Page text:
We all know the feeling of dread when it's time to do our taxes. Every year, 16.6% of people miss their self-assessment tax return deadline out of 12.2 million people, and that number jumps to 30% if you include those with inaccurate submissions! It's no surprise, as tax submission can be an intimidating process for many and happens every year, just like your birthday or Christmas.
Then you may wonder so many people fail to submit their self-assessment tax return whilst it's a recurring compliance work for many on an annual basis. The best advice we could give is "inform HMRC if you think you have made a mistake on your self-assessment tax return to avoid fines up to 100pc of your tax due!" and “File your self-assessment tax return early!”
The common mistakes that people make whilst filing their tax returns are; forgetting to declare additional income, submitting inaccurate expenses or losses, not providing HMRC with all the necessary documents, or failing to submit self-assessment tax returns before the deadline.
Every year, your accountants give you similar heads-ups about the documents you need like, UTR number, tax relief documents, payments on accounts, making sure you have the correct tax code, declaring salary, benefits, PAYE, etc. But there are some trickier parameters that many forget to declare or are not aware of their existence, in this blog post we`ll share you with the "forgettable ones"
Your accountant needs to know the exact amount of your state pension, the lump sum, or your gross number of annuities if you are retired.
The total amount of money you've earned from bank interest should be declared as “Income from Savings”.
If you have received any foreign income even from foreign investments such as dividends, capital gains, etc., this must be declared too.
All income from investments should be declared in self-assessment tax returns, such as interest from banks, and dividends from companies.
Child benefit tax
If you or your partner get child benefits and the income of either of you is more than £50,000 a year, then you may be liable to pay tax on some or all of it. Last year HMRC has identified 180K families that failed to declare child benefits they have. You can also find out how much high-income child benefit tax charge you'll get by using our child benefit tax calculator here.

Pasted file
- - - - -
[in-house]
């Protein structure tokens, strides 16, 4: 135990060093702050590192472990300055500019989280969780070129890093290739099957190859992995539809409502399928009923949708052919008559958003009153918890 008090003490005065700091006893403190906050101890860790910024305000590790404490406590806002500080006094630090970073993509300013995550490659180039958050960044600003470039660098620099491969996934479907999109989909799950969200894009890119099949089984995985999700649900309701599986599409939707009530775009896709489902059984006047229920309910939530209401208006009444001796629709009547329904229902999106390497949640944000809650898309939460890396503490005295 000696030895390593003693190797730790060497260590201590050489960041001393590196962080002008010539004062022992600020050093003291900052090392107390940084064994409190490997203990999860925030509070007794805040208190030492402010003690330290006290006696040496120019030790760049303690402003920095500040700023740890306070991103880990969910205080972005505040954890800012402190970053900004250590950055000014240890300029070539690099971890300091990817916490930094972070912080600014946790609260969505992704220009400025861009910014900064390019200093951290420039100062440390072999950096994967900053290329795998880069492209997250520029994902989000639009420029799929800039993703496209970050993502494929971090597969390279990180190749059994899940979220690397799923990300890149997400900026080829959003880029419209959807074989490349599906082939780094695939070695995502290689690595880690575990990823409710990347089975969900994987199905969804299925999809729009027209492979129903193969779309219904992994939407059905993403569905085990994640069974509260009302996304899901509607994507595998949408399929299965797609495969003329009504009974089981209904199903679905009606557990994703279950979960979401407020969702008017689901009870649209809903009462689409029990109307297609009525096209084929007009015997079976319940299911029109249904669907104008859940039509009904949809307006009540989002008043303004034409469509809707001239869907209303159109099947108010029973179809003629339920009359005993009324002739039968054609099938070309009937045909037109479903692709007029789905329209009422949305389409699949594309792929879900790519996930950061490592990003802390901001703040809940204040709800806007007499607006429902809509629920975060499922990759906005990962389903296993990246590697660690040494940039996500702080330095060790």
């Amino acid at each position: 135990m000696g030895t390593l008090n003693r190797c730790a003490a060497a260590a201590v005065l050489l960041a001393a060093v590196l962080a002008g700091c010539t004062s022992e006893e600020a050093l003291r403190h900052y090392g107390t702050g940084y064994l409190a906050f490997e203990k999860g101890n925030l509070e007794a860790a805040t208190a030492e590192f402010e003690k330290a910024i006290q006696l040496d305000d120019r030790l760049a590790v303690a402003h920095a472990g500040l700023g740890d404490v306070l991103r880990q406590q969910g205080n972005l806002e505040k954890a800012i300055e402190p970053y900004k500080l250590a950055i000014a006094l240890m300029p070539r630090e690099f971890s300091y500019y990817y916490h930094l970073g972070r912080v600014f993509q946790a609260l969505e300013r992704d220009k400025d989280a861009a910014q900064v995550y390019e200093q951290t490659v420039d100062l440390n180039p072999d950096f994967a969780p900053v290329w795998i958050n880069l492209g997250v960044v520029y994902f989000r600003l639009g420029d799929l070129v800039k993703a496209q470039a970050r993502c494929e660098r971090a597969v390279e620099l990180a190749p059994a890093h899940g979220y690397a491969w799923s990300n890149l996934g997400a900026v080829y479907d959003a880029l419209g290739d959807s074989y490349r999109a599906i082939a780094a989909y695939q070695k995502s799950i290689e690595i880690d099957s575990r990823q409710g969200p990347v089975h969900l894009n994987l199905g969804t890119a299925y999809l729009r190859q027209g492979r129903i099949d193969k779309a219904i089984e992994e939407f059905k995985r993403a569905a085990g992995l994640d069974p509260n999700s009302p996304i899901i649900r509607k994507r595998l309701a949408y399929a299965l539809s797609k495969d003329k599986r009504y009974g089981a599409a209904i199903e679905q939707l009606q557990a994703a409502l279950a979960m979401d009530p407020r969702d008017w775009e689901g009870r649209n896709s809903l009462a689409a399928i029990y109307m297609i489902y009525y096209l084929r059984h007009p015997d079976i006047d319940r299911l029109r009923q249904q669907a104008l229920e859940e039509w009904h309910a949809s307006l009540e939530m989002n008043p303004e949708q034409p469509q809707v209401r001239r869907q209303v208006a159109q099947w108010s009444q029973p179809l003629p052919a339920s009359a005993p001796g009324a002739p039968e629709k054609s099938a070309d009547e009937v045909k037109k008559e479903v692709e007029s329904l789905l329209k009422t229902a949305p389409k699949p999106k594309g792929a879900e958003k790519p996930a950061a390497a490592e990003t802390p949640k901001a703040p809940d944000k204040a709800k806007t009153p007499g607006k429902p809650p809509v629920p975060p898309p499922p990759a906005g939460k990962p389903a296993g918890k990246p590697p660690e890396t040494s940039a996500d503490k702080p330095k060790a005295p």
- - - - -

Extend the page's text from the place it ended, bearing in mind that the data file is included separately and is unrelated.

Coronavirus support schemes
There are a number of self-employed grant and support schemes available if you have been affected by a coronavirus, and your self-assessment tax return must take them into account. If you applied for all 5 self-employment income support schemes, it is particularly vital for you to avoid an unexpectedly huge tax bill if you fail to report these in your tax return.
You may be liable to pay Inheritance Tax if a person has left you or your family money, assets, or property that’s worth more than £325,000.
You may be eligible to transfer £1,260 of your Personal Allowance to your spouse or civil partner if they earn more than you. Don't forget to claim it, it is often mistakenly forgotten claims on self-assessment tax returns.
Student loan repayments
If you have a student loan and earn more than the repayment threshold, your self-assessment tax return must include the repayments made against your student loan.
Gifts or donations to charity
Any gifts or donations to charity must be reported in self-assessment tax returns. With the help of Gift Aid, you may be eligible to claim the gifts and donations you have made in the same tax year that you'll be submitting your return, yes that means gifts that you give in 2022.
Property or land rental income
If you have any rental income from property or land, your self-assessment tax return must include this.
In conclusion, self-assessment tax returns can be taxing, but it's important to ensure that you are submitting accurate information to avoid hefty fines and penalties. Make sure you get advice from a qualified professional if you need any help or have any questions about self-assessment deadlines and self-assessment late filing penalty. And most importantly FILE IT EARLY!